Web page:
Having confidence This confidence he exercises towards the Corinthians, that they may thus in their turn be persuaded of his friendly disposition. For he that hates, is envious; but where joy is felt in common, there must in that case be perfect love. 315315     “Il faut bien dire que l’amitie y est entiere;” — “We cannot but say that there is entire friendship.” If, however, the Corinthians are not in accordance with Paul’s opinion and judgment as to them, they shamefully disappoint him.

4. For out of much affliction Here he brings forward another reason with the view of softening the harshness which he had employed. For those who smilingly take delight in seeing others weep, inasmuch as they discover thereby their cruelty, cannot and ought not to be borne with. Paul, however, declares that his feeling was very different. “Intensity of grief,” says he, “has extorted from me every thing that I have written.” Who would not excuse, and take in good part what springs from such a temper of mind, more especially as it was not on his own account or through his own fault, that he suffered grief, and farther, he does not give vent to his grief, with the view of lightning himself by burdening them, but rather, for the purpose of shewing his affection for them? On these accounts, it did not become the Corinthians to be offended at this somewhat severe reproof.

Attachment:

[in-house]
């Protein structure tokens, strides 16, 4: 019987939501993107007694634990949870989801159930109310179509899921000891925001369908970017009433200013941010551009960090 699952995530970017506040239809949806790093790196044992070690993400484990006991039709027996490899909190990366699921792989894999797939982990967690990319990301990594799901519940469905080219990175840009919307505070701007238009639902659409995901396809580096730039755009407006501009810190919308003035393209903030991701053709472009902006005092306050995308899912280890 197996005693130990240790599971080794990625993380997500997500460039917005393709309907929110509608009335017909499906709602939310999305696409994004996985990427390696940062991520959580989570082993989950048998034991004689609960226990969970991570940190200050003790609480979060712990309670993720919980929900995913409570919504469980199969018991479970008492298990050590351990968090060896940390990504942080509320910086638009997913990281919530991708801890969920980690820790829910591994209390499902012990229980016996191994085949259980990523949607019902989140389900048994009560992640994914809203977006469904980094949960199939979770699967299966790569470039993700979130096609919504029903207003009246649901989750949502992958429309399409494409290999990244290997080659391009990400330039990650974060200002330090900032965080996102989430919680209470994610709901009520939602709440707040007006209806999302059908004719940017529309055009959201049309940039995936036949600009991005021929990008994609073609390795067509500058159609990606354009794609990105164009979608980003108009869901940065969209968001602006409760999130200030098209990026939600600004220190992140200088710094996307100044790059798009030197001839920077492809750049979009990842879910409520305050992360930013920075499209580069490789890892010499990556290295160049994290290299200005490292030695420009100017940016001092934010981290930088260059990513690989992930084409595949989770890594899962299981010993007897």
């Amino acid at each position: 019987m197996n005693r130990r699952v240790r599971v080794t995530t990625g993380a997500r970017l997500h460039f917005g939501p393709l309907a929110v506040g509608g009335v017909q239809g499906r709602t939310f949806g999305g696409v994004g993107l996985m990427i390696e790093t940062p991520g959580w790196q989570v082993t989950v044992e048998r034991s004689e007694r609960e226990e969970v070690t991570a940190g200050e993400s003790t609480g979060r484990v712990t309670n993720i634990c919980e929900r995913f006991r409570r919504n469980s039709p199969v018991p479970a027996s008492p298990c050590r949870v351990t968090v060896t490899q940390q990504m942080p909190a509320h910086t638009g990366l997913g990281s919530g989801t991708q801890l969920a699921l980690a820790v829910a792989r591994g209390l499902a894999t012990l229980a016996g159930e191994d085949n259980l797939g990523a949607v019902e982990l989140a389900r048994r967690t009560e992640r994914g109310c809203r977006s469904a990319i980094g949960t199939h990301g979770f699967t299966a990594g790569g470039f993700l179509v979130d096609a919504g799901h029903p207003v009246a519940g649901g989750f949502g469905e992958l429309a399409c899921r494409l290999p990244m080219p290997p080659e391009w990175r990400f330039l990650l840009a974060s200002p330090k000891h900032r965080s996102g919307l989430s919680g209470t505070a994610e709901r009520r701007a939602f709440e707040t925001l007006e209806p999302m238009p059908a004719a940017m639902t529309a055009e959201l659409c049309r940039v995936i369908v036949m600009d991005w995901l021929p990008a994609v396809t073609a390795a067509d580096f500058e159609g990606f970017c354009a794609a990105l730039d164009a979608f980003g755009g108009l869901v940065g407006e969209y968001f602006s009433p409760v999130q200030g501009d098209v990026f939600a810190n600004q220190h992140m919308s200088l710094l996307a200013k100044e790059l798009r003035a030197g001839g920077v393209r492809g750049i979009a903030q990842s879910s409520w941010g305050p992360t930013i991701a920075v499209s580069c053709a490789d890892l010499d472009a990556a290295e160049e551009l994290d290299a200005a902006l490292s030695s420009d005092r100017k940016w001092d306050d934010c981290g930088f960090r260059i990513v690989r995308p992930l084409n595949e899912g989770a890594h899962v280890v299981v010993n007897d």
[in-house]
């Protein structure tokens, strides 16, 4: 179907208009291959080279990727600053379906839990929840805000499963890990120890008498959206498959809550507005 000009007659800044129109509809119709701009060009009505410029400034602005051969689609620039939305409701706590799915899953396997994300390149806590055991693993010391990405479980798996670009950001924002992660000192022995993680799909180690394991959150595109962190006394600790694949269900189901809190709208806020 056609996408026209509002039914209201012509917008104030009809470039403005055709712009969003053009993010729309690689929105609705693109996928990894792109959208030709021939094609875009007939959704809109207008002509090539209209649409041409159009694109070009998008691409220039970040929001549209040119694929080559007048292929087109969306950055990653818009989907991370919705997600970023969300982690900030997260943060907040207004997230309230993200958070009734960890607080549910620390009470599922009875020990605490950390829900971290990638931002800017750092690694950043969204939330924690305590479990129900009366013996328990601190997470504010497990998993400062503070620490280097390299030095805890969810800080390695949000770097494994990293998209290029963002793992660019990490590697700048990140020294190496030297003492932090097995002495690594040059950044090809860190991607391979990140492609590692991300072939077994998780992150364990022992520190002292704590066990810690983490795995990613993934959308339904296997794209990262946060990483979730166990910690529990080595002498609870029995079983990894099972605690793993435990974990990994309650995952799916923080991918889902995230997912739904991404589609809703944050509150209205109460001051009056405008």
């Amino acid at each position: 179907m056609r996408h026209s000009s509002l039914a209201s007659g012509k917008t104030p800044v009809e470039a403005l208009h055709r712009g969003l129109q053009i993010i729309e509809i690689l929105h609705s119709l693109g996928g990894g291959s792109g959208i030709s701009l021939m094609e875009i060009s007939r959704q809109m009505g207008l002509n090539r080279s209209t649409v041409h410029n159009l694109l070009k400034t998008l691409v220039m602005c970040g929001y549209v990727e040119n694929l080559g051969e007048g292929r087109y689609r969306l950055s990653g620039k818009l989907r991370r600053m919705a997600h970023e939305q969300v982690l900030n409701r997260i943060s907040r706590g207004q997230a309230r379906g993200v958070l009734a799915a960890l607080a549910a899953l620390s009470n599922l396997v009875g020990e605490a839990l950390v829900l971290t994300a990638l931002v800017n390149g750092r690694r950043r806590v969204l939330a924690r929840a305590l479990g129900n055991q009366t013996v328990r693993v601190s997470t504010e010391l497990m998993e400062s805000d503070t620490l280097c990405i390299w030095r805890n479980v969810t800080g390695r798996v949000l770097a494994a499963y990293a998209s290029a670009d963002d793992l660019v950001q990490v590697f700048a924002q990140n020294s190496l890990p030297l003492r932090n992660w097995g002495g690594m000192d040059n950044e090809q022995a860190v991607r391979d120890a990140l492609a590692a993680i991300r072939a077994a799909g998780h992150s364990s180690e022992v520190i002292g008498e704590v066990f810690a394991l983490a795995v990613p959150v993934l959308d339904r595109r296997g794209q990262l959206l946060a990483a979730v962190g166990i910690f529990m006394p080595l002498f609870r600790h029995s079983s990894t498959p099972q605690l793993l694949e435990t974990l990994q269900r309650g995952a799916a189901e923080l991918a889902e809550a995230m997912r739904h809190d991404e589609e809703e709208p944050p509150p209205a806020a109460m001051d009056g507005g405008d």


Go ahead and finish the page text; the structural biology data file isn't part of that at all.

He adds, tears — which, in a man that is brave and magnanimous are a token of intense grief. Hence we see, from what emotions of mind pious and holy admonitions and reproofs must of necessity proceed. For there are many noisy reprovers, who, by declaiming, or rather, fulminating against vices, display a surprising ardour of zeal, while in the mean time they are at ease in their mind, 316316     “Ils ne s’en soucient point, et n’en sont nullement touchez;” — “They feel no concern as to it, and are in no degree affected by it.” so that it might seem as if they exercised their throat and sides 317317     “En criant;” — “In crying.” by way of sport. It is, however, the part of a pious pastor, to weep within himself, before he calls upon others to weep: 318318     There can be little doubt that our author had here in his eye the celebrated sentiment of Horace, in his “Ars Poetica,” 50:102 — “Si vis me flere, dolendum primum ipsi tibi;” — “If you would have me weep, weep first yourself.” — Ed. to feel tortured in silent musings, before he shows any token of displeasure; and to keep within his own breast more grief, than he causes to others. We must, also, take notice of Paul’s tears, which, by their abundance, shew tenderness of heart, but it is of a more heroical character than was the iron-hearted hardness of the Stoics. 319319     “Qui vouloyent apparoistre comme insensibles;” — “Who wished to seem as if they were devoid of feeling.” For the more tender the affections of love are, they are so much the more praiseworthy.